If the Bears’ recently concluded draft tells us anything, it’s that everyone involved has a very convenient out.
Fans have criticized new general manager Ryan Poles for not giving quarterback Justin Fields enough help, but if the Bears struggle in 2022, Poles can say, “Did you notice how empty my predecessor left the cupboard? I mean, it’s a freaking echo chamber in there! There are holes on both sides of the ball that need filling.”
Fields can say, “There’s no one to block for me, no one to catch my passes and no one I really want to get to know because they’ll all be gone next year … right? RIGHT?”
New offensive coordinator Luke Getsy can say, “These guys were so messed up by Matt Nagy’s bizarre offense that it has been next to impossible to teach them my attack, which is incredible, by the way. Also, Poles didn’t give me any players, and if I know what’s good for me, I’ll blame that on former GM Ryan Pace.”
New coach Matt Eberflus can say, “Remember the H.I.T.S. principle I unveiled at my introductory press conference, the one I want our players to follow? Hustle, Intensity, Takeaways and (playing) Smart? I’m changing it to reflect my feelings on our first two picks in the draft, a cornerback and a safety: Help In The Secondary? When we need offensive linemen and wide receivers? Are you bleepin’ kidding me?”
Bears chairman George McCaskey can say, “I’m busy on the new stadium right now, but if you leave your name and phone number, I’ll get back to you at the next press conference, tentatively scheduled for February, 2026.”
We know that everybody is going to say the right things during what figures to be another difficult season for the Bears — all those things about not being satisfied with the on-field performance but that it’s a process, that the organizational structure is in place and that, as painful as life is now, it’s going to be that much more joyful when the winning ensues. Behind all those words will be the lovely excuse of, “What did you expect after what the previous regime left us?”
Mostly, it will be one, big shrug: What’s a franchise to do?
No matter what happens to the Bears this season, you can count on it not being good for Nagy, who was fired as head coach after a 6-11 2021. If the Bears somehow win in 2022, he’ll look bad. If Fields improves, Nagy will be the guy who held him back. If Getsy’s offense is creative and takes advantage of Fields’ athleticism, Nagy will be considered even more of a tactical failure than he already is.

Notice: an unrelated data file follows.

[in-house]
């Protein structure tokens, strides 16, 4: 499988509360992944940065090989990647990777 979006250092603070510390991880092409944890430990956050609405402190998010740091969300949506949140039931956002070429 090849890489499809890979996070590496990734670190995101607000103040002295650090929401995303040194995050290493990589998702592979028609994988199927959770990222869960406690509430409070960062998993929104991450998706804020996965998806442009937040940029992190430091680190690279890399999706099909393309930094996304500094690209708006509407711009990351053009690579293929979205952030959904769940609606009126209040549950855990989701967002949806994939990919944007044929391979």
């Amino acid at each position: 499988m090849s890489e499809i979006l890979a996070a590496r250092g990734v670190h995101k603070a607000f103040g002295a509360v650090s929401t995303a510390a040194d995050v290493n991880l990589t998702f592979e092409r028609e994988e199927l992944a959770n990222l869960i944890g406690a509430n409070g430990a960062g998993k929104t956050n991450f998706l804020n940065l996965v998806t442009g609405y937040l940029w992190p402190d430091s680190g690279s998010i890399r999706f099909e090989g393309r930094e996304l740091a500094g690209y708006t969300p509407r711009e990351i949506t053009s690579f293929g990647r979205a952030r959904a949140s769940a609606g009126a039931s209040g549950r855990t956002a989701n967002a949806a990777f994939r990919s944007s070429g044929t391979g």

And if the Bears lose a lot and Fields struggles a lot, it will be because Nagy did such a number on the kid that it will take years to deprogram him.
So the former coach can’t win. It’s not entirely fair, but given the choice between blaming the newcomer or blaming his fired predecessor, rabid fans are always going to choose the idiot who was sent away. They’re going to choose hope, even trace amounts of hope.
The immediate fear is not that Fields will turn into another Mitch Trubisky but rather that it will take several years to find out if he’s any good. There’s a decent chance that, because the offensive talent is so thin, 2022 will be another lost year for him, the way 2021 was. This won’t be a concern to the true believers, the ones who are sure that Fields is not just going to be great but already is great except to those with poor eyesight and obvious character flaws.
If Fields has the same numbers he had last season (seven touchdown passes, 10 interceptions, 73.2 passer rating), those true believers will fear not. Despite the uncomfortable evidence in front of them, they’ll be able to hold to the idea that good times are indeed ahead, provided Poles finds Fields some help. If he can’t, the McCaskeys will wait another five years to ask why not.
This will be the season of built-in free passes, spoken and unspoken. When will those involved have to take responsibility for the problems on the field. The 2023 season? Are we really not supposed to criticize Fields this season if he flounders again? When does it stop being someone else’s fault?
Somewhere, Nagy is wondering when it will stop being his fault. If the current temperature in Chicago is any indication, the answer is never.